Ask Mountain Bike Action: Wheel Size Questions

Hit the following link to ask Mountain Bike Action a question: [email protected]

Looking to buy a 6-inch travel bike. You guys recommend 26-inch wheels for this travel amount. Is this because longer-travel bikes negate the advantages 29-inch wheels?
-James, who is looking for plush
Mountain Bike Action: The 29er wheels need to have a place to go on a suspension bike. The more travel you add, the more room they need. That means the chainstays and seatstays have to be longer and the seat tube has to be designed to offer more clearance, too. It can be done, but it comes at the expense of the rider position. If you have never ridden a mountain bike before, this may not be an issue. But not many beginners would be looking at 6-inch-travel 29ers. Experienced riders will be required to relearn riding techniques and change their position on the bike. That’s not something many of us want to do.
    We will continue to request longer-travel 29ers and keep you updated on their progress. Right now, there are still many more proven 26er options available with the travel you are looking for.


What are your thoughts on taking a 26er bike and replacing the front fork, wheel and tire with a 27.5 setup?
-Gabe, who may have a cool idea
Mountain Bike Action: For the record, we are totally against throwing a 27.5-inch wheel in a 26er fork. Those forks are not tested or designed for the loads and clearance issues of the larger wheel. Riders do it and claim it works fine, but we would never recommend it. That, however, is not what you asked. You are thinking about grafting a 27.5 front end on a 26er.
We never warmed up to the Trek 69er hardtail (29-inch wheel on the front and 26 in the rear) because the bike never delivered a balanced feel. The front wheel, combined with a 3-inch travel fork, rolled over the terrain so differently from the smaller rear wheel that the rider always felt like he was riding two bikes at once. The 27.5/26 makes more sense because there is not as great of a difference between the two wheel diameters. Adding the larger front wheel will slacken your steering a bit. That could be a good thing or a bad thing depending on how you like the handling of your bike as it sits right now. One thing this certain, this modification will void your frame’s warranty.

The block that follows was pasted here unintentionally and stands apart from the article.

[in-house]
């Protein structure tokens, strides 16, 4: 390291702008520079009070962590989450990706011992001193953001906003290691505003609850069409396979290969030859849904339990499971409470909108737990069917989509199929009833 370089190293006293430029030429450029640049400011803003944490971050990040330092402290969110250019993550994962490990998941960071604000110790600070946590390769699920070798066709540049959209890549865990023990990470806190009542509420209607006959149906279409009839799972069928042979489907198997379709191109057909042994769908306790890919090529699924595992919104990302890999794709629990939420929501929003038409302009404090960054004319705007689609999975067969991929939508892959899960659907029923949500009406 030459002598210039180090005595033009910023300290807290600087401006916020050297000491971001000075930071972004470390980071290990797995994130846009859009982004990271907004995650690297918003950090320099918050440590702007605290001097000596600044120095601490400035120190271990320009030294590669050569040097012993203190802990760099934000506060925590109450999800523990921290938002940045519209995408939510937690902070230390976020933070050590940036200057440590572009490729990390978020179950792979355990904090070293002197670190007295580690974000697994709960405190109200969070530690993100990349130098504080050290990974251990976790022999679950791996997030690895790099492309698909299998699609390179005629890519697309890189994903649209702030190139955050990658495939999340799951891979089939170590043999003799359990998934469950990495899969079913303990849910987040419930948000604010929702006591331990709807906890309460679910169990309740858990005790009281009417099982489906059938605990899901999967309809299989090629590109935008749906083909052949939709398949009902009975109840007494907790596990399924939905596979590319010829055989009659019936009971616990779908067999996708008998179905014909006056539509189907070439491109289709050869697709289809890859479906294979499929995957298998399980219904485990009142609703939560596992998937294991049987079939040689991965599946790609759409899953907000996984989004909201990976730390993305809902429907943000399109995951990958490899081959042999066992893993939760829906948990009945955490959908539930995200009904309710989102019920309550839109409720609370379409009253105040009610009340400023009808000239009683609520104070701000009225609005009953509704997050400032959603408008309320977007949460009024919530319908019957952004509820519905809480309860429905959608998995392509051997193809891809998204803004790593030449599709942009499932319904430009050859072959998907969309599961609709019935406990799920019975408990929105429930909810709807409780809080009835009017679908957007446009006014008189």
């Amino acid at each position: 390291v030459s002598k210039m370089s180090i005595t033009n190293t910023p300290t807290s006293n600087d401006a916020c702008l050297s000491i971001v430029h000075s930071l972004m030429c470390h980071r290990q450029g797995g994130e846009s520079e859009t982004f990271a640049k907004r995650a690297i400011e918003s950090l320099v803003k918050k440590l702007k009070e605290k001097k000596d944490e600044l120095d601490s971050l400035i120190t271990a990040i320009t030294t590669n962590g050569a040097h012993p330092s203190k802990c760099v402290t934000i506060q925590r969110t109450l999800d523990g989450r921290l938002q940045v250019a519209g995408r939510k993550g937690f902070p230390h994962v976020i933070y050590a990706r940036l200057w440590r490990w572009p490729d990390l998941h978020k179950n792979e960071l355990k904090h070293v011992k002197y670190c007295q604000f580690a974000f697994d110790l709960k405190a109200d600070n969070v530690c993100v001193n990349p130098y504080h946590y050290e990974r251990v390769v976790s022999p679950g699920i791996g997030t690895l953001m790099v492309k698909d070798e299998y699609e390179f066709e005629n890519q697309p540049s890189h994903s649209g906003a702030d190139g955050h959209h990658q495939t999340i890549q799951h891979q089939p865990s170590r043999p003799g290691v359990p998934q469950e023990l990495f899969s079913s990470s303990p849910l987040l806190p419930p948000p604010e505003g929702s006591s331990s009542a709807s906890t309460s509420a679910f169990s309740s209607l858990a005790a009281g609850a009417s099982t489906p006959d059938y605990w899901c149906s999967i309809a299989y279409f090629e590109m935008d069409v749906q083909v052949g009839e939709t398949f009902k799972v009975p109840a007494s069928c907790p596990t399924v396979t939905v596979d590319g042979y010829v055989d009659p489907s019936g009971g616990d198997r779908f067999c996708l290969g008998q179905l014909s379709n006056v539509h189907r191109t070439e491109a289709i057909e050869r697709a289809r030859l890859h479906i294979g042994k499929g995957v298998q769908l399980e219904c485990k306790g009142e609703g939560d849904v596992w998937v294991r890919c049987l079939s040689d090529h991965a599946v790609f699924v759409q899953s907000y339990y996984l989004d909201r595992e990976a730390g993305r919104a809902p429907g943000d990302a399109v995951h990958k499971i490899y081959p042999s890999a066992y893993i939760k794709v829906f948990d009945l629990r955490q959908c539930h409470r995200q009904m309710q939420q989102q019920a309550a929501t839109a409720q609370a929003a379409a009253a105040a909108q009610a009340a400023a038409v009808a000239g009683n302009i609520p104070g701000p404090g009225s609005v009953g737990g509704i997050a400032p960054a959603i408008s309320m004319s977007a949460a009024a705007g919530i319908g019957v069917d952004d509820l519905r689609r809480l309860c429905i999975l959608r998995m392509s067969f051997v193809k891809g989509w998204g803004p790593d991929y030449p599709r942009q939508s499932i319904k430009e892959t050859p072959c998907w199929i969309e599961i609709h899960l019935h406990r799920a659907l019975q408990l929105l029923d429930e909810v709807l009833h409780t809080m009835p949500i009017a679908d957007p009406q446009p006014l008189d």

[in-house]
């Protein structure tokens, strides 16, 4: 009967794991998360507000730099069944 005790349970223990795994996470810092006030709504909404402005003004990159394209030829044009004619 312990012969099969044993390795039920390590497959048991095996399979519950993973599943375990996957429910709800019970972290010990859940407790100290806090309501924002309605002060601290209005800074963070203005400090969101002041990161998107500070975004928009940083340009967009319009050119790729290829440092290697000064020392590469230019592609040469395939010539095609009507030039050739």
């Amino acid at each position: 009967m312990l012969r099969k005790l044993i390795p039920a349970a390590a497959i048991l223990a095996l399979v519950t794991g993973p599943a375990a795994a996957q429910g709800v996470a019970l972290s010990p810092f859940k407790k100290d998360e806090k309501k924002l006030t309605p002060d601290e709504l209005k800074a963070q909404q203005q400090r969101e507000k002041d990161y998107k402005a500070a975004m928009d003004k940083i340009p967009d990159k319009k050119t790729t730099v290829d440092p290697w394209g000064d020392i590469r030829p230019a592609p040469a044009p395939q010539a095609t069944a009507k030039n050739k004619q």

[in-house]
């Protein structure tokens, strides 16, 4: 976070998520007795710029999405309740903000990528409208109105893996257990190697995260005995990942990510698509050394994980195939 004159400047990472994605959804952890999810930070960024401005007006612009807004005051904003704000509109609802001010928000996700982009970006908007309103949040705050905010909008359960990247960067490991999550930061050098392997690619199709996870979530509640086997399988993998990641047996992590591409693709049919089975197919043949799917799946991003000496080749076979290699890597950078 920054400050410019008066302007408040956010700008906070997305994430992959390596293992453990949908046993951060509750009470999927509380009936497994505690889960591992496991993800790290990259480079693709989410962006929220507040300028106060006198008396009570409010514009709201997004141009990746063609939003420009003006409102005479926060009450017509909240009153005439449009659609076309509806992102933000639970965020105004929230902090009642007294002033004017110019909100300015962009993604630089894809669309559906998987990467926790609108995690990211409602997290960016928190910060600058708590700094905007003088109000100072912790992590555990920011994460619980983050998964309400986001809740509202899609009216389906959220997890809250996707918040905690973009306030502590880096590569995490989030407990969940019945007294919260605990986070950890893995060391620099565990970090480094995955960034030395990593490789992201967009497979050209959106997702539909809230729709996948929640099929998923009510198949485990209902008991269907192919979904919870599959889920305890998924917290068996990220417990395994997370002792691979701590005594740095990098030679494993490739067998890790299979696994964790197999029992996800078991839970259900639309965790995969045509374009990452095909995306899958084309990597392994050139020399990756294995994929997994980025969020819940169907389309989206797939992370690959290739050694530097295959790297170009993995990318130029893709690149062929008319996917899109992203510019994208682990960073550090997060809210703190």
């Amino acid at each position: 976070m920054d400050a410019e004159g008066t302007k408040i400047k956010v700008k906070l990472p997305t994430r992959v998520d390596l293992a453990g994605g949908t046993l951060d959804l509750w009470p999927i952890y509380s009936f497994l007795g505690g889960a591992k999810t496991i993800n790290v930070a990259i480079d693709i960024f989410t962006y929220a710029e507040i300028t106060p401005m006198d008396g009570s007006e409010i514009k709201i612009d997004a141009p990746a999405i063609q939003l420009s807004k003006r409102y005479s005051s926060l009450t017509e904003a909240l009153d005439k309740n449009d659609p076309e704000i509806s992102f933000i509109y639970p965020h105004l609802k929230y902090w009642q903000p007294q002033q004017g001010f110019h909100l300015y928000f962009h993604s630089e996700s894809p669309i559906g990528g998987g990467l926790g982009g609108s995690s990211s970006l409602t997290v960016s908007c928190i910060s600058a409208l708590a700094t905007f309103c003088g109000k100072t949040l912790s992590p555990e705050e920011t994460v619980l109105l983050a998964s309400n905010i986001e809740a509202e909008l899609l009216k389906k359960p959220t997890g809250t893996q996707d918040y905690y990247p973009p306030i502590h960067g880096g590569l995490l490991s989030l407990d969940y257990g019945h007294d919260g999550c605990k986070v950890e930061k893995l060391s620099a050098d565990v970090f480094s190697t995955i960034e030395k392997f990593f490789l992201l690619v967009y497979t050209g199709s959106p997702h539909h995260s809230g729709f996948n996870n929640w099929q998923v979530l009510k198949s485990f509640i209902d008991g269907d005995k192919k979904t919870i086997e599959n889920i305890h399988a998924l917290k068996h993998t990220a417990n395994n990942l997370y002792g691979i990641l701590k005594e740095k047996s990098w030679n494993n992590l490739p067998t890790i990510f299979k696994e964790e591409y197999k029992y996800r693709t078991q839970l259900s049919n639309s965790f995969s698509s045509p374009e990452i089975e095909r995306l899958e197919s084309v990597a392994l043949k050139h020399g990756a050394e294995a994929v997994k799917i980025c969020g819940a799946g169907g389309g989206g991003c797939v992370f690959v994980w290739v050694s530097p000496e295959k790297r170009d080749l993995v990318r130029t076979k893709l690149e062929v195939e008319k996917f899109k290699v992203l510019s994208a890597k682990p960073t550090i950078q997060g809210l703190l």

Recently got talked into buying a Specialized Epic Comp 29er, upgrading from the same bike with 26-inch wheels. I am wondering if I should go back to a 26er. I liked that bike a lot and felt pretty comfortable on it. With the new 29er, I feel like I am almost starting over.
–Chris, who misses his old flame
Mountain Bike Action: A 29er is more of an advantage to a less-experienced rider. We try to stress that in all our bike reviews and riding technique stories. We have always said an experienced, aggressive rider is going to like 26-inch wheels because they are more fun to pump, carve, wheelie and hop around on. But Chris, don’t try to ride it just like your 26er. Grab the April issue of Mountain Bike Action. You can buy it after downloading our free app by clicking here. We have a feature on how to adapt to a 29er that should help you a lot.
If you really can’t warm up to the 29er, there is a good chance that the shop will work a trade-in for you. These big-wheeled bikes are the rage right now, so they are easy to sell. Plus, your bike is pretty new.

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